David Robert Duval is born in Jacksonville, Florida, the son of club and teaching professional Bob Duval. He was US Junior Amateur Champion in 1989 and turned pro in 1993, winning twice on the Nike Tour before earning his full PGA Tour card in 1995. He won 13 times on the PGA Tour between 1997 and 2001, the last of these wins being the 2001 Open Championship at Royal Lytham & St Annes. Known as "Double D", he also won a number of other events around the world, including the 2000 WGC-World Cup, partnered with Tiger Woods. After winning the Players Championship in March 1999, his third win in under three months, he became World No. 1, displacing Tiger Woods and holding the position for 14 weeks. He held the No. 1 spot a second time, for just one week, that August.
Following his Open Championship win and a title in Japan in November 2001, Duval lost his form completely through a mixture of injuries and personal problems, and has not won since, although he surpised everyone with a tie for second in the 2009 US Open.
At the 1999 Bob Hope Chrysler Classic, Duval became only the third player in PGA Tour history to shoot 59, and the first to do so in a final round, eagling the 72nd hole to clinch victory.
Thomas Daniel (Tom) Weiskopf is born in Massillon, Ohio. At 6ft 3in (1.91m), he was one of the tallest golfers of his generation, with an elegant, fluid and hugely powerful swing which produced a high and very long ball flight.
After winning the prestigious Western Amateur in 1963 he turned pro in 1964. Success didn't come immediately, but when it did he became a prolific winner, taking 16 PGA Tour titles from 1968 to 1982, including the 1973 Open Championship at Royal Troon, in a year which saw him win seven times in all, taking him to No. 2 in Mark McCormack's (now the Official World) World Golf Ranking. He was also a four-time runner-up at the Masters, runner-up at the 1976 US Open and third in the 1975 PGA, as well as winning the 1972 Piccadilly World Match Play Championship and the 1973 World Series of Golf.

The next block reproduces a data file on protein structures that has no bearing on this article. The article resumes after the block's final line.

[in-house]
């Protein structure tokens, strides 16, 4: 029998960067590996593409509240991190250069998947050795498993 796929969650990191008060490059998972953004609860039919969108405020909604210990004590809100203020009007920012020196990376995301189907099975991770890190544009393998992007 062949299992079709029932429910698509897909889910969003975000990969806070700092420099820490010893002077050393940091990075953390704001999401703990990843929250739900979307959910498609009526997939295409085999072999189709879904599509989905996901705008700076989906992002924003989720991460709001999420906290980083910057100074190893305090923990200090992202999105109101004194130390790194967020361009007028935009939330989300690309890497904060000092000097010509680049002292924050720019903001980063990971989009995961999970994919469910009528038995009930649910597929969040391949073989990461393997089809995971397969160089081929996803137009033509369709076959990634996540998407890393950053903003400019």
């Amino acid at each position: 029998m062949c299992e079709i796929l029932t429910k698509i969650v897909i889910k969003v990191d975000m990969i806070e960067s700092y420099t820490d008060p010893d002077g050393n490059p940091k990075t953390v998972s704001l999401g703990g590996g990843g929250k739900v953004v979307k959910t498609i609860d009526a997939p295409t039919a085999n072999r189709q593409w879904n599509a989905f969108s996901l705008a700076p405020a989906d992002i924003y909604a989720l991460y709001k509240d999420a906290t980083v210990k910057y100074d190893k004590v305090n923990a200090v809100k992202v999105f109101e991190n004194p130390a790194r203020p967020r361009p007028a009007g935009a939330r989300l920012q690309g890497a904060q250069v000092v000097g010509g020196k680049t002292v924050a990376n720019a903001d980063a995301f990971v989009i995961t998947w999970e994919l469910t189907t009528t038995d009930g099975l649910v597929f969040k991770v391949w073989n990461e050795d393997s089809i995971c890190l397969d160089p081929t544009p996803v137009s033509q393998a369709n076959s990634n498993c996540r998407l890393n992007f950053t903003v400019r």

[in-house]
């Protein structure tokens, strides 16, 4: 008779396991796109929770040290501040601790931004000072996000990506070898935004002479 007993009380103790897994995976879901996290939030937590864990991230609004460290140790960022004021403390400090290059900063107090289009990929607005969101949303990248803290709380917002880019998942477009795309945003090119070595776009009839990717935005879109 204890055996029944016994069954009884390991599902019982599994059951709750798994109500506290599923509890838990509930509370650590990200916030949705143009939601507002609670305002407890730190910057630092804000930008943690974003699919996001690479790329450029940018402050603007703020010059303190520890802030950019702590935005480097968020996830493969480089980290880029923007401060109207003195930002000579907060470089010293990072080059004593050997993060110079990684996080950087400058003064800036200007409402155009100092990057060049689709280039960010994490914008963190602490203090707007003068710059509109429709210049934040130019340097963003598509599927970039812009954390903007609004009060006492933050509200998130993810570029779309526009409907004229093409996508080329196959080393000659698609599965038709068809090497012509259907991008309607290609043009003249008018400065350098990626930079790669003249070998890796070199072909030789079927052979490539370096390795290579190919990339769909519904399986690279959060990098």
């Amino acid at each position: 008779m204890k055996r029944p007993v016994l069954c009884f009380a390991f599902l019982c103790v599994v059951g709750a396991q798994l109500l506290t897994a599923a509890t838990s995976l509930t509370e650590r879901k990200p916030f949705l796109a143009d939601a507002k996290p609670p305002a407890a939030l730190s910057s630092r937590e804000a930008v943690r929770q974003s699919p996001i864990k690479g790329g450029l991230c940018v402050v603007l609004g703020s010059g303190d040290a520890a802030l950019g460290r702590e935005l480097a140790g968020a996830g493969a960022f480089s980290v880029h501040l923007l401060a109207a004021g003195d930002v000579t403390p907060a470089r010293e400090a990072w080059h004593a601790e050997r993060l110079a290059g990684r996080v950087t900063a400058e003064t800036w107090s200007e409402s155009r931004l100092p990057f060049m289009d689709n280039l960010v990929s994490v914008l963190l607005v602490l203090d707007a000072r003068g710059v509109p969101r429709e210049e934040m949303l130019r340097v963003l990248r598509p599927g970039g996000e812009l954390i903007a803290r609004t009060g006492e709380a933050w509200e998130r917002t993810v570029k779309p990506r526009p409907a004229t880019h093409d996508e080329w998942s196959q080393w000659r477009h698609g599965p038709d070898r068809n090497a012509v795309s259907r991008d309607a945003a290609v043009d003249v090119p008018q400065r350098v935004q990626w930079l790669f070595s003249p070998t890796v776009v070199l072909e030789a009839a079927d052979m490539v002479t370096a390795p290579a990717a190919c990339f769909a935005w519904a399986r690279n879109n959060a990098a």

Despite these successes he was frequently branded an under-achiever, often preferring to go fishing or hunting rather playing golf. After playing on the 1973 and 1975 US Ryder Cup teams and having qualified to play again in 1977, he decided not to take part and went big-game hunting instead. He also had a famously short temper on the golf course, earning the nickname of "The Towering Inferno" for his outbursts.
He joined the Senior Tour in 1993 and won four times there, inlcuding the 1995 US Senior Open. As his playing career came to and end he went into course design and is now a world-renowned golf architect, counting Loch Lomond among his many fine courses.